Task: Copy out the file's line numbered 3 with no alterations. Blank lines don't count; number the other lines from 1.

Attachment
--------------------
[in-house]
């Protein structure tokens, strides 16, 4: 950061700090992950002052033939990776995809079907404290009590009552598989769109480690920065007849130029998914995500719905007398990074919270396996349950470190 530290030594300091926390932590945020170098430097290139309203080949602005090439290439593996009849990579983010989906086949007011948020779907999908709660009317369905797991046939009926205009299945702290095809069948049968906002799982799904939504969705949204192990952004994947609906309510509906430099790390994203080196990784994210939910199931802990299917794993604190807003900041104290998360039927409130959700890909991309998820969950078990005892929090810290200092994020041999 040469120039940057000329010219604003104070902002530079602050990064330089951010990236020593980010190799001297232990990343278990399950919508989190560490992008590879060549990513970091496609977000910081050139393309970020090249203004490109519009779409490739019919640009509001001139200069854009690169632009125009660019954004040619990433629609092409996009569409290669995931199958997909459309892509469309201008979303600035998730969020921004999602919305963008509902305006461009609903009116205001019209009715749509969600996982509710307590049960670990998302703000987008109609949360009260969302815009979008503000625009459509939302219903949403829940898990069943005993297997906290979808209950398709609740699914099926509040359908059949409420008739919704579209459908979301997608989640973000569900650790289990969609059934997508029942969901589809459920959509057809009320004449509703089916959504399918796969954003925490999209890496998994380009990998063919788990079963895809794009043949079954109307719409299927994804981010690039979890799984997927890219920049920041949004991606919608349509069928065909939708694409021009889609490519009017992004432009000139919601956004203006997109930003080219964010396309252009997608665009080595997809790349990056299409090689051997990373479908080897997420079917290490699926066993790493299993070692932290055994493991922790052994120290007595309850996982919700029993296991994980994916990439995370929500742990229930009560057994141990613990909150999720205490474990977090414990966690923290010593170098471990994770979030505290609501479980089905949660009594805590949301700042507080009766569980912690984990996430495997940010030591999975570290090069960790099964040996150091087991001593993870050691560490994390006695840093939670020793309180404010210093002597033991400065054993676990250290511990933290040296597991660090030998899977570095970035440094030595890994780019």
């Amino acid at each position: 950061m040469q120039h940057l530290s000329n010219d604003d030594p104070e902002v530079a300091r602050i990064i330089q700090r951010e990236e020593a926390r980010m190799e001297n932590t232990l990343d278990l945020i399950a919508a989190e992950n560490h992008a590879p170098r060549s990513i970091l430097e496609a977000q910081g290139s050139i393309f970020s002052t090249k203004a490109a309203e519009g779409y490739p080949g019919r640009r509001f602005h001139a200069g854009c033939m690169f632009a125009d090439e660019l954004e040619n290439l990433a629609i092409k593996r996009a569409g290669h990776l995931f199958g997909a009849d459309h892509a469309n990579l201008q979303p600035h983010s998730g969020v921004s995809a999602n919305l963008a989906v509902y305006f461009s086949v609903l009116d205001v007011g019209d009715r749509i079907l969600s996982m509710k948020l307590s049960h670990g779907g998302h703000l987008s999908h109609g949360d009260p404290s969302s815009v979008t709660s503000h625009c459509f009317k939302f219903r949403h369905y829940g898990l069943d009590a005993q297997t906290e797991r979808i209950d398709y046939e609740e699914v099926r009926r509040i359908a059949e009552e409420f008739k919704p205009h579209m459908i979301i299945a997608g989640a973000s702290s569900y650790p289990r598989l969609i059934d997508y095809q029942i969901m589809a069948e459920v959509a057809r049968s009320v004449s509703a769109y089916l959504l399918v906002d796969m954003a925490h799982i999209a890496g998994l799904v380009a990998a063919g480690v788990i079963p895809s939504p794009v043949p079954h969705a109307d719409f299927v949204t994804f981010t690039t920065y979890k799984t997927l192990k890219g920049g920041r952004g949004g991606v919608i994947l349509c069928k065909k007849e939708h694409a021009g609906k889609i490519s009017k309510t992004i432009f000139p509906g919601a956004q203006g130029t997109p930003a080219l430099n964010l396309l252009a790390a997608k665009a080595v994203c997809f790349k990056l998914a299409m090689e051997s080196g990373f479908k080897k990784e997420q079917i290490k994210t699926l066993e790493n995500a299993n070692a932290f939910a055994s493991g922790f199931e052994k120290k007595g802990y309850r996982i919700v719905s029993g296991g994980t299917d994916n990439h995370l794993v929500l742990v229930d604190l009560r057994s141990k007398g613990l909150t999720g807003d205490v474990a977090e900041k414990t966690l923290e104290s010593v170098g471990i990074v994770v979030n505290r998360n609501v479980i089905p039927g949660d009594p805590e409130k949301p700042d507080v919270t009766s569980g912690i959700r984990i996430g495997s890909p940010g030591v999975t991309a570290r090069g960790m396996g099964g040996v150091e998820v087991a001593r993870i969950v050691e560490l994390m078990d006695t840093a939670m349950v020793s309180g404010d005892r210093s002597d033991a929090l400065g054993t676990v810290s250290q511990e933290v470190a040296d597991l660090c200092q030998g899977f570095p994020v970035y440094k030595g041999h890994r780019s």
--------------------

């Amino acid at each position: 950061m040469q120039h940057l530290s000329n010219d604003d030594p104070e902002v530079a300091r602050i990064i330089q700090r951010e990236e020593a926390r980010m190799e001297n932590t232990l990343d278990l945020i399950a919508a989190e992950n560490h992008a590879p170098r060549s990513i970091l430097e496609a977000q910081g290139s050139i393309f970020s002052t090249k203004a490109a309203e519009g779409y490739p080949g019919r640009r509001f602005h001139a200069g854009c033939m690169f632009a125009d090439e660019l954004e040619n290439l990433a629609i092409k593996r996009a569409g290669h990776l995931f199958g997909a009849d459309h892509a469309n990579l201008q979303p600035h983010s998730g969020v921004s995809a999602n919305l963008a989906v509902y305006f461009s086949v609903l009116d205001v007011g019209d009715r749509i079907l969600s996982m509710k948020l307590s049960h670990g779907g998302h703000l987008s999908h109609g949360d009260p404290s969302s815009v979008t709660s503000h625009c459509f009317k939302f219903r949403h369905y829940g898990l069943d009590a005993q297997t906290e797991r979808i209950d398709y046939e609740e699914v099926r009926r509040i359908a059949e009552e409420f008739k919704p205009h579209m459908i979301i299945a997608g989640a973000s702290s569900y650790p289990r598989l969609i059934d997508y095809q029942i969901m589809a069948e459920v959509a057809r049968s009320v004449s509703a769109y089916l959504l399918v906002d796969m954003a925490h799982i999209a890496g998994l799904v380009a990998a063919g480690v788990i079963p895809s939504p794009v043949p079954h969705a109307d719409f299927v949204t994804f981010t690039t920065y979890k799984t997927l192990k890219g920049g920041r952004g949004g991606v919608i994947l349509c069928k065909k007849e939708h694409a021009g609906k889609i490519s009017k309510t992004i432009f000139p509906g919601a956004q203006g130029t997109p930003a080219l430099n964010l396309l252009a790390a997608k665009a080595v994203c997809f790349k990056l998914a299409m090689e051997s080196g990373f479908k080897k990784e997420q079917i290490k994210t699926l066993e790493n995500a299993n070692a932290f939910a055994s493991g922790f199931e052994k120290k007595g802990y309850r996982i919700v719905s029993g296991g994980t299917d994916n990439h995370l794993v929500l742990v229930d604190l009560r057994s141990k007398g613990l909150t999720g807003d205490v474990a977090e900041k414990t966690l923290e104290s010593v170098g471990i990074v994770v979030n505290r998360n609501v479980i089905p039927g949660d009594p805590e409130k949301p700042d507080v919270t009766s569980g912690i959700r984990i996430g495997s890909p940010g030591v999975t991309a570290r090069g960790m396996g099964g040996v150091e998820v087991a001593r993870i969950v050691e560490l994390m078990d006695t840093a939670m349950v020793s309180g404010d005892r210093s002597d033991a929090l400065g054993t676990v810290s250290q511990e933290v470190a040296d597991l660090c200092q030998g899977f570095p994020v970035y440094k030595g041999h890994r780019s």